At SmartMusic we love to hear from composers and arrangers about the things that inspire them. Recently, composer Kris Berg shared with us the story behind his 2012 jazz band piece Talk is Cheep.
Audio provided by Alfred Music Publishing Co., Inc.
Composition Notes by Kris Berg
Talk Is Cheep is another in my continuing attempt to funk-ify the common chicken. All of my chicken charts are meant to be fun; challenging and high energy and I think Talk Is Cheap does that very well. As a grade 3 chart there is a need to limit the ranges in the brass vertically, but I like to challenge young performers with linear lines that hopefully inspire them to spend some time in the practice room.
The opening 8 bars of the chart should be played in a “legit” style, like a brass choral. To create a contrast, be sure the rhythm section really digs in when they start playing at measure 9. The bass should be funky and precise. The piano should pay attention to long and short notes without clipping the staccatos too short. The guitar should be muted yet punchy. When playing the melody (M13), the saxes should pay very close attention to articulations. The same thing applies the second time through with the brass parts. The baritone sax cannot be too loud here—really honk! The next a cappella section (M40) is a real challenge. Staccatos should be short, fall offs should be quick, and accents should pop. Be careful—some lines (M44) in the saxes and brass (M45) should be legato and flow smoothly to create maximum contrast. Be sure to play strong accents at M47 and give the line a crescendo leading into the solo section. Solo changes are simple and can be addressed with just 2 modes—concert C and G mixolydian. It’s easy to think of these as a major scale with a lowered 7th note. There are other choices too, including blues scales, that you can try once you have worked through the chords. While the solo space is provided for tenor sax and trumpet, since the chords are simple—feel free to have anyone solo.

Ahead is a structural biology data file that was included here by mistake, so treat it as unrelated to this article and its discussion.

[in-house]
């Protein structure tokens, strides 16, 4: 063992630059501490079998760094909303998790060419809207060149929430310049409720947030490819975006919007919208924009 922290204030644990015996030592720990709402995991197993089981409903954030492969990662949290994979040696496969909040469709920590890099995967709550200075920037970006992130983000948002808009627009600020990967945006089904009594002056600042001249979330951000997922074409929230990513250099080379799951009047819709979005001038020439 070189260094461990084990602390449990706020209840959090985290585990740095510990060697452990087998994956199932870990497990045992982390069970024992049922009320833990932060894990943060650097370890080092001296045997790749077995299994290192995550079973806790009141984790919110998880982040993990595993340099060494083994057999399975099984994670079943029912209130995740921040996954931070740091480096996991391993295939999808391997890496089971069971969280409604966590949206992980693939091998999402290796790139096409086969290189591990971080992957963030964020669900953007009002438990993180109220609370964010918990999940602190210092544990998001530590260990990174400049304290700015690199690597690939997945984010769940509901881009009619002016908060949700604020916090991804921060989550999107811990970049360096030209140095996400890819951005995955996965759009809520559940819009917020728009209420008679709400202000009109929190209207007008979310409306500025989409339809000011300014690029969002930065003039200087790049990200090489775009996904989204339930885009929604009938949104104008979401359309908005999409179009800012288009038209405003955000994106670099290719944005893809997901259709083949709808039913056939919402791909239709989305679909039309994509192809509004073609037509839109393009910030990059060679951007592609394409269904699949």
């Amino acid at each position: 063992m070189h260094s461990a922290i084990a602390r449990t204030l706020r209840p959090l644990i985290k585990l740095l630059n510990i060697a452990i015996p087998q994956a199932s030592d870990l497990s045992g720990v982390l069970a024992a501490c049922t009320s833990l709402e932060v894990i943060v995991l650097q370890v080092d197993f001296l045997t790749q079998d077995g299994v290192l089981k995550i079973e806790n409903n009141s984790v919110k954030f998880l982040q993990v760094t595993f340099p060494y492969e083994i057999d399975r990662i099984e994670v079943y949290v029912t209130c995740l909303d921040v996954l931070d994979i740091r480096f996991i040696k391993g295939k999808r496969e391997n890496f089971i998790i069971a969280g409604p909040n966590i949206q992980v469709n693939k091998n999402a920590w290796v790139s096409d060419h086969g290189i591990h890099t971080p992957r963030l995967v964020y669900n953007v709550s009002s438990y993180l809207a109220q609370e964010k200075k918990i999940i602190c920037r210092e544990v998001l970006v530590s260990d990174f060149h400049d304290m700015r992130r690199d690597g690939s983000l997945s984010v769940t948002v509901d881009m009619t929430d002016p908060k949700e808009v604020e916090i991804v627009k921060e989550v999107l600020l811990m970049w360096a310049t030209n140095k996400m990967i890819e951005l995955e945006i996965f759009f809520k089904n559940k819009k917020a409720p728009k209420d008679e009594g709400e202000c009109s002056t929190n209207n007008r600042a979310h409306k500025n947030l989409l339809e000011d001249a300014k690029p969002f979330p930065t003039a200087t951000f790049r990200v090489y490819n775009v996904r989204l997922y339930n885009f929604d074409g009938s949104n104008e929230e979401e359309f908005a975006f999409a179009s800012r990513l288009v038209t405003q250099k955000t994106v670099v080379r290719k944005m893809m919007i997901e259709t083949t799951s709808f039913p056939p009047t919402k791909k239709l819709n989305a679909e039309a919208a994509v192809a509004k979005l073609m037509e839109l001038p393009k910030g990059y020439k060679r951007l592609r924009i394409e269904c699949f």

M64 is the full band shout chorus and it should be big. Be sure to balance and not play too heavy. The section lines that are interjected between the full band need to be heard, so play out. Examples are trombones (M 66 & 67) and saxes (M70, 71, 74, 75, and 77). The drummer should play out here so that it supports all of the horn energy. I try to hide the “hook” from my arrangement of “The Chicken” in every one of my chicken charts.—it’s hidden in the shout chorus here—see if you can find it!
Section 80 reminds me of part of “Birdland,” the great tune by Weather Report. While this section is loud, it should still build. From here the chart rounds things up by bringing back the main theme and then a short version of the a cappella section from earlier. Be sure the last note is PHAT! ENJOY!
Kris Berg, director of jazz studies at Collin County Community College, TX. He received his master’s and bachelor’s degrees in jazz studies from the University of North Texas. Under his direction, the Collin jazz ensembles have appeared in Nassau, Bahamas and festivals throughout the U.S. Mr. Berg is the founder/director of the Collin Jazz Fest and the Texas All-Star Jazz Camp. Mr. Berg’s charts have been performed and recorded all over the world, and Berg is currently active as an artist/clinician for Yamaha Corporation of America.
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